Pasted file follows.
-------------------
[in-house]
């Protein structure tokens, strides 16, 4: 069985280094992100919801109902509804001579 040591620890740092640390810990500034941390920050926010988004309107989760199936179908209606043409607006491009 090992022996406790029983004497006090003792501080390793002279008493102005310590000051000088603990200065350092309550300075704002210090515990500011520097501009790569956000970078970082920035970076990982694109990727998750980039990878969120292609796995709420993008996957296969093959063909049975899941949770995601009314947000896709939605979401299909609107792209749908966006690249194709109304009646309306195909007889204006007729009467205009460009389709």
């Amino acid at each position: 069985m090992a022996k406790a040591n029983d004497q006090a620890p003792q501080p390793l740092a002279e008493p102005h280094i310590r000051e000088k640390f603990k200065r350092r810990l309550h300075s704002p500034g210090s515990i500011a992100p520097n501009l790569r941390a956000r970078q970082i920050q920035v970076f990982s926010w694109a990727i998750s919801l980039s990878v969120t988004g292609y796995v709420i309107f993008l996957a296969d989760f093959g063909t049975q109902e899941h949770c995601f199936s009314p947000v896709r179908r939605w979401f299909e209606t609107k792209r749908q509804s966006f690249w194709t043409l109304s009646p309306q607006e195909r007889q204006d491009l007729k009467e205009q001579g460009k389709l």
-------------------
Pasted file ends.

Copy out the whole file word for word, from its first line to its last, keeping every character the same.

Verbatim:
[in-house]
């Protein structure tokens, strides 16, 4: 069985280094992100919801109902509804001579 040591620890740092640390810990500034941390920050926010988004309107989760199936179908209606043409607006491009 090992022996406790029983004497006090003792501080390793002279008493102005310590000051000088603990200065350092309550300075704002210090515990500011520097501009790569956000970078970082920035970076990982694109990727998750980039990878969120292609796995709420993008996957296969093959063909049975899941949770995601009314947000896709939605979401299909609107792209749908966006690249194709109304009646309306195909007889204006007729009467205009460009389709």
């Amino acid at each position: 069985m090992a022996k406790a040591n029983d004497q006090a620890p003792q501080p390793l740092a002279e008493p102005h280094i310590r000051e000088k640390f603990k200065r350092r810990l309550h300075s704002p500034g210090s515990i500011a992100p520097n501009l790569r941390a956000r970078q970082i920050q920035v970076f990982s926010w694109a990727i998750s919801l980039s990878v969120t988004g292609y796995v709420i309107f993008l996957a296969d989760f093959g063909t049975q109902e899941h949770c995601f199936s009314p947000v896709r179908r939605w979401f299909e209606t609107k792209r749908q509804s966006f690249w194709t043409l109304s009646p309306q607006e195909r007889q204006d491009l007729k009467e205009q001579g460009k389709l």